Enumclaw woman killed at Honolulu farmer's market

by: Natasha Chen Updated:

Annie Runland

A 27-year-old cancer survivor from Enumclaw was run over by a delivery truck in Honolulu Saturday morning, as she was setting up for a farmer’s market.

Annie Runland was just about to graduate from the University of Hawaii in May. She had attended Washington State University in the past. She also worked for Starbucks and traveled the world.

On Saturday at around 6:30 a.m., Runland was setting up the stand for employer, Greens and Vines Raw Vegan Restaurant, in the parking lot of Kapiolani Community College.

Lt. Bobby Towne, of the Honolulu Police Department, told Hawaii News Now that a delivery van took off into the area of the vendors. Besides Runland, a 64-year-old man was also injured, and is in critical condition. A third person refused treatment.

A nearby vendor told reporters when the driver realized someone was pinned under the truck, the driver reversed and hit Runland again.

The driver, in her early 20s, has not been charged. Investigators are looking into possible mechanical errors with the truck.

Runland’s mother, Sarah van Vegten, was told her daughter was unconscious when paramedics brought her to the hospital and that Runland then went into cardiac arrest.

“There's a part of me that's gone forever,” van Vegten said.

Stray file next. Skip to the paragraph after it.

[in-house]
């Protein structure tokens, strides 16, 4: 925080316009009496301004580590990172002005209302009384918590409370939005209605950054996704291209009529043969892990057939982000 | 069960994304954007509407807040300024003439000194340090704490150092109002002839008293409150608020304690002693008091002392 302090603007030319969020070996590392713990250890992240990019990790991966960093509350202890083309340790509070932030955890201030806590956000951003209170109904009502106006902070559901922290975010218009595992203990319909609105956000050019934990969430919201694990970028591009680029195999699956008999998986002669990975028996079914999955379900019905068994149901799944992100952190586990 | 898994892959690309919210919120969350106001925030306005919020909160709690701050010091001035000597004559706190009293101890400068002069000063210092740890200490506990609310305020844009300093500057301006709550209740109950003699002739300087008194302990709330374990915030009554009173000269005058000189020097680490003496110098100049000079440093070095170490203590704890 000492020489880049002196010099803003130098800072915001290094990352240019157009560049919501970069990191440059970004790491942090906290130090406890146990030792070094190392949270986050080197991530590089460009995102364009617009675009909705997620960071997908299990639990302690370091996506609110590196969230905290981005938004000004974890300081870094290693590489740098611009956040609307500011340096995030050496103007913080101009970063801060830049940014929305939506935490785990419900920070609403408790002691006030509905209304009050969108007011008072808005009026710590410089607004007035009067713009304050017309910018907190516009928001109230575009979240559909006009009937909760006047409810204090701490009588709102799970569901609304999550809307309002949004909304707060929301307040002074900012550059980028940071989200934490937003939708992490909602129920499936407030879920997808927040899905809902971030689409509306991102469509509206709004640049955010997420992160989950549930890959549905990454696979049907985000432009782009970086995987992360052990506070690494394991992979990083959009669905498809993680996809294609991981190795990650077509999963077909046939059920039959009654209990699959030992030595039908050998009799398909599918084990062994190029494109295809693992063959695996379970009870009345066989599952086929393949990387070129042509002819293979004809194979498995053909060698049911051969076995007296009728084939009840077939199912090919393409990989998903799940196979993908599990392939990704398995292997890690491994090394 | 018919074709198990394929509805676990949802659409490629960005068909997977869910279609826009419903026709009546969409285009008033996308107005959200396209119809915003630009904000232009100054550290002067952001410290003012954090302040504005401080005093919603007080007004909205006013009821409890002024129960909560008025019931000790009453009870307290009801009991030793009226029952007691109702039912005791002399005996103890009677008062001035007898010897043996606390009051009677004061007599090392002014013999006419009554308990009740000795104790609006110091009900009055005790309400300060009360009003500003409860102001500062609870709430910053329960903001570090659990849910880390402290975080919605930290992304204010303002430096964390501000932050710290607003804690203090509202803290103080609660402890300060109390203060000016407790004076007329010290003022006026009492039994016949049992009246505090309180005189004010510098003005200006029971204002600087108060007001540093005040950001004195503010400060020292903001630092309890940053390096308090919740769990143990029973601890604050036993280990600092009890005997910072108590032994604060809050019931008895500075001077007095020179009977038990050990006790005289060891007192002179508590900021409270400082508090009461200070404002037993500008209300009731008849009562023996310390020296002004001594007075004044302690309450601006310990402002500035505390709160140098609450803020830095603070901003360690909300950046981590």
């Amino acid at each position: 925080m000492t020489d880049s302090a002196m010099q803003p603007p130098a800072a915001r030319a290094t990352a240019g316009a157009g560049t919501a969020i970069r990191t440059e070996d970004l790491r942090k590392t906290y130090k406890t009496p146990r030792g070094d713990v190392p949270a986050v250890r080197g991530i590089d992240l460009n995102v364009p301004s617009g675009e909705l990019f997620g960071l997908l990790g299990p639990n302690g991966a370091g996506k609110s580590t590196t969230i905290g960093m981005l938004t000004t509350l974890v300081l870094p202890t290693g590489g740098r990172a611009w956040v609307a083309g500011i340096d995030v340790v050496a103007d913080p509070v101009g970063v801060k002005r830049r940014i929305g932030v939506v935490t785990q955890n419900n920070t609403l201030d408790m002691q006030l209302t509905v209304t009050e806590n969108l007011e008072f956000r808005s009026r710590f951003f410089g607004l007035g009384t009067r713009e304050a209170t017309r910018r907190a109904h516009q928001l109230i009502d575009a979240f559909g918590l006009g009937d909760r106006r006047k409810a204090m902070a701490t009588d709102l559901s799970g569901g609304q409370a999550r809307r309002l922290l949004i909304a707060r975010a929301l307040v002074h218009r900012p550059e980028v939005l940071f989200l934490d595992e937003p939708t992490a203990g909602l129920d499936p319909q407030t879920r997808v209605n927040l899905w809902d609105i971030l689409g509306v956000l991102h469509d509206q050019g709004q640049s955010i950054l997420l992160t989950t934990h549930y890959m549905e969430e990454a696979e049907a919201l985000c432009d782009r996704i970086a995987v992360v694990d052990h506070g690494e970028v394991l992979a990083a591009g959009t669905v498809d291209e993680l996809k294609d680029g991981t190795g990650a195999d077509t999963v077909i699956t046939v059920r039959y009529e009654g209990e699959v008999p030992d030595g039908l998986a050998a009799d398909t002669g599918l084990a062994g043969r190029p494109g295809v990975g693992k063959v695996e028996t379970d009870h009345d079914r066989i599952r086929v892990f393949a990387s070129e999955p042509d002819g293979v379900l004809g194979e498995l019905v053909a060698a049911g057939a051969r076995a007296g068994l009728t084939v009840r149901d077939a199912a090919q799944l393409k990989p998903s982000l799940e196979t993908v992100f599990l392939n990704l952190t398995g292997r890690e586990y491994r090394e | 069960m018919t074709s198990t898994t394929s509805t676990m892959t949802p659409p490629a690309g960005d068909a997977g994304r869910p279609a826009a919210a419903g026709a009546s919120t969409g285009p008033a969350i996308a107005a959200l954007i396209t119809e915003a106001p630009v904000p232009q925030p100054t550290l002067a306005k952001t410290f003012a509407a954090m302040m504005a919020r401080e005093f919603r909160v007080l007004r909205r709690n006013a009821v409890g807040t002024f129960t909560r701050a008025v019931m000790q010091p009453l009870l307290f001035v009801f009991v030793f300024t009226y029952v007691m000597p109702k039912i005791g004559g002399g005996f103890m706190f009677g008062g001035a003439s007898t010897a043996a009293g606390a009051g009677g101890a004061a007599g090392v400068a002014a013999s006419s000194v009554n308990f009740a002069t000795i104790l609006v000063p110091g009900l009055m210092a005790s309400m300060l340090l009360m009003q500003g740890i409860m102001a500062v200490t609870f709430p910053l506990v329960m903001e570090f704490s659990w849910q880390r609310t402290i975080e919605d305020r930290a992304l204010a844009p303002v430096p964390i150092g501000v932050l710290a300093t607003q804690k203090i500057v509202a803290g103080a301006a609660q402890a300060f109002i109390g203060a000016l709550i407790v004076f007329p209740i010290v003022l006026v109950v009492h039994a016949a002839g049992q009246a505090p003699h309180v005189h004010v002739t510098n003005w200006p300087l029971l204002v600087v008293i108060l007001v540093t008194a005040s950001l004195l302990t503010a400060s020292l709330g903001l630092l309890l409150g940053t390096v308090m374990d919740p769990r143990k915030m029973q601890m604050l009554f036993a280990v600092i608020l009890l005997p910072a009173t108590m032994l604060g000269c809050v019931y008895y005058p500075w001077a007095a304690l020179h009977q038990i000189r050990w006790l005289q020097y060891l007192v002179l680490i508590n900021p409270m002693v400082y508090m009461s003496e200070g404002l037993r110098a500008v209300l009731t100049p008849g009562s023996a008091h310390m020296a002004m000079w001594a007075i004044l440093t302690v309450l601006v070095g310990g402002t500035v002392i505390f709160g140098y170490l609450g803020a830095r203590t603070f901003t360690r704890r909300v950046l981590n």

Van Vegten flew to Hawaii from Seattle on Sunday.

She said she has been overwhelmed by messages online of how her daughter inspired other people.

“I don't think it's hit me yet that she's gone. But all the emails, calls, Facebook, everything, I wish Annie could see that. Thank you to everybody, from the bottom of my heart,” she said.

In many of those messages, people talked about how Runland constantly brought optimism to those around her, and how she sought adventure. Many pictures show her on the edge of a cliff or doing a yoga pose on a mountain path.

Her friend of 12 years, Janna Kinney, said she admired her especially when she learned how Runland survived kidney cancer at age 18.

“She had a big scar across her stomach. And I remember we would always ask her if that was something that bothered her, and she said no, I'm proud of it. That's my battle wound,” Kinney said.

Kinney said they worked at Starbucks together. She said she even wrote Runland a note years ago, telling her how much she admired her strength. The last time the two friends saw each other was in the summer of 2013. Runland told Kinney she had kept the letter, because it meant so much to her.

Kinney said she wishes she could just see her friend one more time.